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Monday Rockpile: Stick a fork in it

I hate being the wet blanket. I do. I've stuck up for them all season, from poor player performances to pathetic losing streaks. A lot of us have.

We've had some performances this season we've used as a shield, as a security blanket this season to try and cover up a lot of the less-than-stellar performances, to cover the injuries, to give ourselves some kind of hope.

"As soon as we get healthy, imagine where we'll be!"

"Once Street is back, we're gonna be amazing, especially with Matt Belisle pitching like he is"

"Without Troy Tulowitzki, we've kept ourselves afloat, so once he's back, we're going to be absolutely awesome"

"I know the back end of the rotation is in shambles, but as long as Ubaldo Jimenez can keep going like he is, we'll have 3 solid starters and only a couple question marks"

We saw a pretty incredible season from Ubaldo Jimenez (which isn't over yet), an amazing September from Troy Tulowitzki (again, not over, so watch out Bambino), a complete breakout from Carlos Gonzalez (Matt WHO?), and a completely stellar season in the pen from Matt Belisle (despite his recent collapse - oh wait his September xFIP is 2.87 - lousy homer friendly parks!): these are just a few of the shields that we pulled over ourselves as Rockies fans to defend our "poor record" - which was never really that bad. Take a look at this:























More past the jump.

This amazed me. For some reason, I was under the impression that they'd have like 4 out of 6 months posting an sub-.500 record. Funny how perceptions of play over a certain timespan can alter your memory of record, or what the record over that span should've been. Honestly, the way we've seen the team play at points in this season, you'd think they went 2-160 over the season. Then again, at other points, we were hotter than the surface of the sun, unbeatable, unbreakable, and even when the opposition somehow had them almost beaten and broken, someone would crush a 3-run homer.

Amusingly enough, Colorado is performing right up to snuff with their play. Pythagoras says the Rockies are playing 84-70 ball, reality says we're playing 83-71 ball. So there's no major discrepancy to blame on 1-run games or something (28-28 in tight matches). We haven't been blown out an exorbitant amount either, in fact, we're a much better team at blowing others out than we are at getting blown out (18-13 in games decided by 5 or more runs).

No, the depressing fact is that this team was just not good enough. The players the Rockies trotted on the field were just not good enough to beat the other guys consistently enough to make the postseason.

Yes, I'm being the pragmatist. While Colorado still has 7 games to play, it's at the point where 2 teams need to lose out and we need to win out to have the division lead. Stranger things have certainly happened, but this just isn't realistic.

Where do we point the finger? There has to be someone to blame, right? I can see where the comments are going to go with this already, but I'm not entirely sure that we really CAN point a finger at anyone.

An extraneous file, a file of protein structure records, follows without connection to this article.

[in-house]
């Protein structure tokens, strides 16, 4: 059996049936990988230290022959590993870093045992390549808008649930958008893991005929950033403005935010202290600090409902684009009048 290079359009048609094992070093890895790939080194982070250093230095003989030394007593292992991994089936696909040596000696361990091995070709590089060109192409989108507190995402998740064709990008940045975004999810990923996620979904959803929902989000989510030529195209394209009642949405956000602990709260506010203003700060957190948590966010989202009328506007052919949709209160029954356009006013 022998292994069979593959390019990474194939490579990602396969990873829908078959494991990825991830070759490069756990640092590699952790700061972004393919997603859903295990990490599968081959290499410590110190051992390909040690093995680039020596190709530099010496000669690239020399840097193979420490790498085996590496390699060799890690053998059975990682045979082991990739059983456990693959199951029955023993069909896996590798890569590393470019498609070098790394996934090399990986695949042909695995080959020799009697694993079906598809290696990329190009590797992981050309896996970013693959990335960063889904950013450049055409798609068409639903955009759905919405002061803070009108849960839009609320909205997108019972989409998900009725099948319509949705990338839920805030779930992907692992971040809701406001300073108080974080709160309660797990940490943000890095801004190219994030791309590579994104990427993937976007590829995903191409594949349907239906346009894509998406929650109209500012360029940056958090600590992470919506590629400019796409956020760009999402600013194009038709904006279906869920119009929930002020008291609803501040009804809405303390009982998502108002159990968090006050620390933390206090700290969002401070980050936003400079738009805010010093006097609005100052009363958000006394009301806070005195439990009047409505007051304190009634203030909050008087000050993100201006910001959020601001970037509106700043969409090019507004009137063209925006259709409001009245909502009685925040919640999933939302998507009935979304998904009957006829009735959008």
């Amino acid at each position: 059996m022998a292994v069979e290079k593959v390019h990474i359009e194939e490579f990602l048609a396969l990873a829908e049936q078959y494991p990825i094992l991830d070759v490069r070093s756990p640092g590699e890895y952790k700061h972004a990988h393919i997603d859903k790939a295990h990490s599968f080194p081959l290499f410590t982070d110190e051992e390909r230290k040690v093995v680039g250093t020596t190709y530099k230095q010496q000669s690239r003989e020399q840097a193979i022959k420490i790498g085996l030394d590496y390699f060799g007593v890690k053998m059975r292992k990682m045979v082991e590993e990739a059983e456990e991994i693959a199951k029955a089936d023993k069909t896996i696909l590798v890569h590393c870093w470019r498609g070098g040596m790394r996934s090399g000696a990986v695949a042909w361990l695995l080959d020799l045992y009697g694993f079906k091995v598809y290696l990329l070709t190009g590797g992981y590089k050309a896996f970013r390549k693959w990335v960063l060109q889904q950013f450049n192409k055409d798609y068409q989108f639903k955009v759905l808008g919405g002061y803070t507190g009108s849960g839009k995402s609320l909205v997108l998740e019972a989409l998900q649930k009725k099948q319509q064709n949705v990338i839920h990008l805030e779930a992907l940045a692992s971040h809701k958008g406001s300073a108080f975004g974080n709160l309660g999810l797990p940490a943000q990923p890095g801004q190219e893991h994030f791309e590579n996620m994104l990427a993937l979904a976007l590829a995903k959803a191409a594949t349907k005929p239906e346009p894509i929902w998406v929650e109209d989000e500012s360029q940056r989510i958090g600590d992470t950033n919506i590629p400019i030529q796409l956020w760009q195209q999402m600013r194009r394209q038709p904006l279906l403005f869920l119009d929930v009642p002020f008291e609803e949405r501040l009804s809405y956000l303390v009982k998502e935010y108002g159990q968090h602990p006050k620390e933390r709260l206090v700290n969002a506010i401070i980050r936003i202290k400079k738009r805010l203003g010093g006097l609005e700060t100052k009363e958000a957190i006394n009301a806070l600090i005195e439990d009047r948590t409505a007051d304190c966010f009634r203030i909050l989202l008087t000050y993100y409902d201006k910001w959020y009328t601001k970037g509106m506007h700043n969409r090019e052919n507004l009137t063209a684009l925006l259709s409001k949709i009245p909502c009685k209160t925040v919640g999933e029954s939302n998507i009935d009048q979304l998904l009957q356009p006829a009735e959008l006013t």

"Jim Tracy should've played XX over YY!"

"Dan O'Dowd should've traded for ZZ!"

"Damn Cheapforts!"

It's not that simple. We know it isn't that simple. Even the people making these overly excited claims know it isn't that simple, myself included. This team is a team that is striving to create sustainable success while limiting the downtime spent in rebuild modes.This involves knowing when to hold 'em, when to fold 'em, knowing when to walk away, and knowing when to run. You never count Rocktober when it's sitting on the table, there'll be time enough for counting when the playoffs are done. That was awful. I'm sorry.

Seriously though, the recipient of all the finger-pointing blame in my book is simply miserable luck. I don't mean "Whoah our BABIP was super low!", I mean that we lost an awful lot of playing time this season due to injury.

Troy Tulowitzki was out with a broken wrist. Huston Street missed the first 2 months of the season and yet has still been a very effective closer. Carlos Gonzalez lost playing time due to a handful of random injuries. Jorge De La Rosa missed quite a few games due to his hurt finger.

Look at the names up there. This isn't the bench players getting hurt, these are the meat of the team spending significant time on the DL (well, maybe not Gonzalez as much, but you see the point). The healthy members of the team did their best, and I maintain that they did just fine (well, maybe except for Seth Smith and Dexter Fowler...let's go with "adequate" or something that doesn't really carry any weight). Even if the backups really DIDN'T carry their weight, that's the thing, they're backups. You can't expect a season to light every lamp when your starters are missing time.

Last thought before I call it a day. Baseball Prospectus has our final record projected at 89-73. 89 wins. Certainly not good enough to finish the season in mid-October, but teams that can finish with 89 wins aren't bad teams. Especially when we know that there's more to this team than what 2010 presented. Check back Wednesday, I'm going to try and have something brief up that'll speak to this, the idea of production lost to playing time.